Last Leaf

Last Leaf

He was the last leaf left clinging to a late autumn tree. That which nourished him had done its part and now left him with nothing more than a five-foot fall to look forward to. The wind whipped against his skin reminding him that the world, with all its might, was doing what it could to give him that extra push he so craved. He had never neared an edge, not one high enough worth leaving. But in his head he had. And in his head he fantasized about the sublime, all-encompassing bliss one must feel in the moments before impact.

She was the first winds of winter, ushering in the end of autumn. She lived to whip away those leaves that were too timid to let go of life on their own. Some would say such a life is heartless, but she knew that without an end, beginnings mean next to nothing. She made sure never to let them fall too fast, carrying each leaf along as it meandered toward the ground. It was in these twists and turns of descent that life was lived in the fullest and she had no intention of stealing that away from anyone.

He elbowed his way through the crowd of familiar strangers. All around he saw faces he’d seen before belonging to people he used to know. He did not shy away from making eye contact. If he had, he would miss the moment he most enjoyed. That moment was, as most moments are, a moment between two others. The first moment was when the familiar stranger recognized him. Their eyes would gain a glisten and their brows would spike in excitement. The final moment was when the stranger remembered where they knew him from and inevitably realized that the excitement they so enjoyed was unwarranted. It was the transitional moment, between their remembering him and their remembering why they tried to forget him, which he was so keen on making sure the familiar stranger saw him see. Most would do the polite thing and act as if they never noticed the faded friend in the first place. But he made sure they saw him see, he needed them to know he had caught them casting their shared memories aside. He looked around the room and realized it would be a night full of half-hearted, retina-restricted reunions. Such was life on a small college campus.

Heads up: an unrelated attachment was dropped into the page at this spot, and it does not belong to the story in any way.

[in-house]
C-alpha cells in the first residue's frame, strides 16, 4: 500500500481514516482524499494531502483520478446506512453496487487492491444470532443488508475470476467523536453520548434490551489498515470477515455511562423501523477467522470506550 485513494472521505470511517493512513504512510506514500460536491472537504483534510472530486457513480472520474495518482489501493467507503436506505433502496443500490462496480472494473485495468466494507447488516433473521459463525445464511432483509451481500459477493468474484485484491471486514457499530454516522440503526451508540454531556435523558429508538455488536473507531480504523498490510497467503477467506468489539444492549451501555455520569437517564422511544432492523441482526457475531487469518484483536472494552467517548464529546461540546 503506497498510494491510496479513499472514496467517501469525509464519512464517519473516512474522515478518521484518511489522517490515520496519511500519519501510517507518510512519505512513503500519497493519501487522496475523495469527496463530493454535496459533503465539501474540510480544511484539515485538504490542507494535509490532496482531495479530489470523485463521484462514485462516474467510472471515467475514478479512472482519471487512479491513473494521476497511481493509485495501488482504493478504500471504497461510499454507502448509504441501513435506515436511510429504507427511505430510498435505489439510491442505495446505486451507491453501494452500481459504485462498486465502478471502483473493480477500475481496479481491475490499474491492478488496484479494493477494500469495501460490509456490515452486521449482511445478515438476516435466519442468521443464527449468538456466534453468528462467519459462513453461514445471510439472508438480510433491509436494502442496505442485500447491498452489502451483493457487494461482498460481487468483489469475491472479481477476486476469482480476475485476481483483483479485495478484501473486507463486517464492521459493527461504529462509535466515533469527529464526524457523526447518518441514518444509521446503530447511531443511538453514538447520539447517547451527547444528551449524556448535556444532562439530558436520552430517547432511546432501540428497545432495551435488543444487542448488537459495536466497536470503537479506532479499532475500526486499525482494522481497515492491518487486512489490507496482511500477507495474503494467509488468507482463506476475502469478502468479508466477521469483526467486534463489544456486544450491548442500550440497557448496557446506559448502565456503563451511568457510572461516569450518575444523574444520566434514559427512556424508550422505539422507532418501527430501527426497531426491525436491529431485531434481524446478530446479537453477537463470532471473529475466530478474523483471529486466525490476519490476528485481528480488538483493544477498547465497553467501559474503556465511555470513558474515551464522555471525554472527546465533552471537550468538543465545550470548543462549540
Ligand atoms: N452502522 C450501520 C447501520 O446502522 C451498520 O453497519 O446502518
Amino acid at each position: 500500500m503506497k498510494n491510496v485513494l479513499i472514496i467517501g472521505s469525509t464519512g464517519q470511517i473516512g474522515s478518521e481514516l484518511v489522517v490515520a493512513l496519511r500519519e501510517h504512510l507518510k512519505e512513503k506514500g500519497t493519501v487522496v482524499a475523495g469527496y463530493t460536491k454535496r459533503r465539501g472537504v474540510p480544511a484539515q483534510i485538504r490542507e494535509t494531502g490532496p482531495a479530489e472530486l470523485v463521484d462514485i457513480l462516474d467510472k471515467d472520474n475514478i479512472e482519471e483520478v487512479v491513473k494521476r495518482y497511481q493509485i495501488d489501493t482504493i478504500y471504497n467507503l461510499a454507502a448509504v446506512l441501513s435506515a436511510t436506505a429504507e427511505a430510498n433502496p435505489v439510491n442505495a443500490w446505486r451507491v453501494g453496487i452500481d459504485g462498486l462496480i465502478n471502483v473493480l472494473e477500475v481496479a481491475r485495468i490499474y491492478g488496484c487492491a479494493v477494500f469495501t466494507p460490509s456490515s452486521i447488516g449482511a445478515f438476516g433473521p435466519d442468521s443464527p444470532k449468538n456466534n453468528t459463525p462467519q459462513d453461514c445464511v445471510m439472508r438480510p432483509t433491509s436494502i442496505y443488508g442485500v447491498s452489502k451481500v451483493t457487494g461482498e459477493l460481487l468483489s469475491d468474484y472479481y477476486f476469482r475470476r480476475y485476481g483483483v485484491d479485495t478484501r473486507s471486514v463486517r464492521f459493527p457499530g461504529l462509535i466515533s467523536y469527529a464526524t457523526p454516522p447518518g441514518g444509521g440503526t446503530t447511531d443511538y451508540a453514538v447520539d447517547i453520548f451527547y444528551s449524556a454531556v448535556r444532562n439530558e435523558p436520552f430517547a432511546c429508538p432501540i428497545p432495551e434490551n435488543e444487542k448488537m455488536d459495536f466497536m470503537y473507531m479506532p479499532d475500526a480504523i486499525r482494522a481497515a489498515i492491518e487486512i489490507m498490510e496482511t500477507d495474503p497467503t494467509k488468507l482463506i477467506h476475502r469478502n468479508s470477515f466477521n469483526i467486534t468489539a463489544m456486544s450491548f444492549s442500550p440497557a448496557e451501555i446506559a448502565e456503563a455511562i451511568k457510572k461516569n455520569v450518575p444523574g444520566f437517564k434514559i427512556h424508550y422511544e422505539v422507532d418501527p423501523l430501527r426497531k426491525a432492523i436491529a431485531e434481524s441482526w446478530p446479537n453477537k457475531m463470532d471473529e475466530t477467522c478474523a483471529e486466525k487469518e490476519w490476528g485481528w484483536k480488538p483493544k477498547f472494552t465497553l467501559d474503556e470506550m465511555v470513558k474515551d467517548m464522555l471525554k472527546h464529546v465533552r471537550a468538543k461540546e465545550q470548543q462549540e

He looked down at his half empty cup and headed for the keg. There was no line which he assumed meant it was empty. Even so, he held onto hope and started pumping.

“Did you kill it?” asked a voice from behind.

He turned around to find a truly unfamiliar face. She stood in a forest green romper with her left leg firmly locked at the knee and the other aimed off aimlessly. Her dark brown hair would look long on him but on her seemed short.

“Kill what?” he asked.

“The keg.”

“Oh. I don’t know if it’s dead but if it is it wasn’t me that killed it, it was everybody else. I just got here.”

“But you are pumping it. You must think there is at least a little left.”

“Yeah, I was. I guess that’s the optimist in me.”

“You don’t look like an optimist.”

“Why not?”

“You don’t take up enough space. Optimists take up their entire space. You cave in on yourself, like you’re trying to be in this world as little as possible.”

“That’s… great to hear.”

Their words took a hiatus, broken by her asking, “Do you want to get out of here?”

“No, I think I’m good.”

“Cool, cool. I was planning on staying too. Let’s dance.”

“I don’t really do that.”

“I know.”

She took his hand in hers and led him to the middle of the mob. She danced like a hippie having a seizure, wielding a smirk on her face that screamed “happiness is a choice.”

She was mouthing something he couldn’t quite make out.

Hesitantly, he leaned close enough to hear her say, “Man, it’s so loud in here.”

“It must be the drum machine” he replied, doubtful she would get the reference.

“You know this used to be a corner store?” she said with a smile.

All at once the lights flashed on and the walls retreated, expanding the room. The black licorice floor was washed white as tiles stretched out from his feet in all directions. They blearily reflected the fluorescent lights lining the aisles. He was soon flanked by shelves of industrial cleaning supplies. Across from him stood a short woman wearing a forest green polo tucked in to khaki pants. She had a name tag on that read “Manic Pixie Dream Girl.”

Wielding a jug of off-brand Drano, she impatiently said “I don’t know what you are looking to do with it but yeah the only difference really is the label.”

He reached his hand out to meet hers half way as she offered him the jug. When his hand made contact with hers, the room fell back to black and he was across from his hippie high priestess once more. Their hands overlapped as she passed him a drink. He drank the drink in a hurry.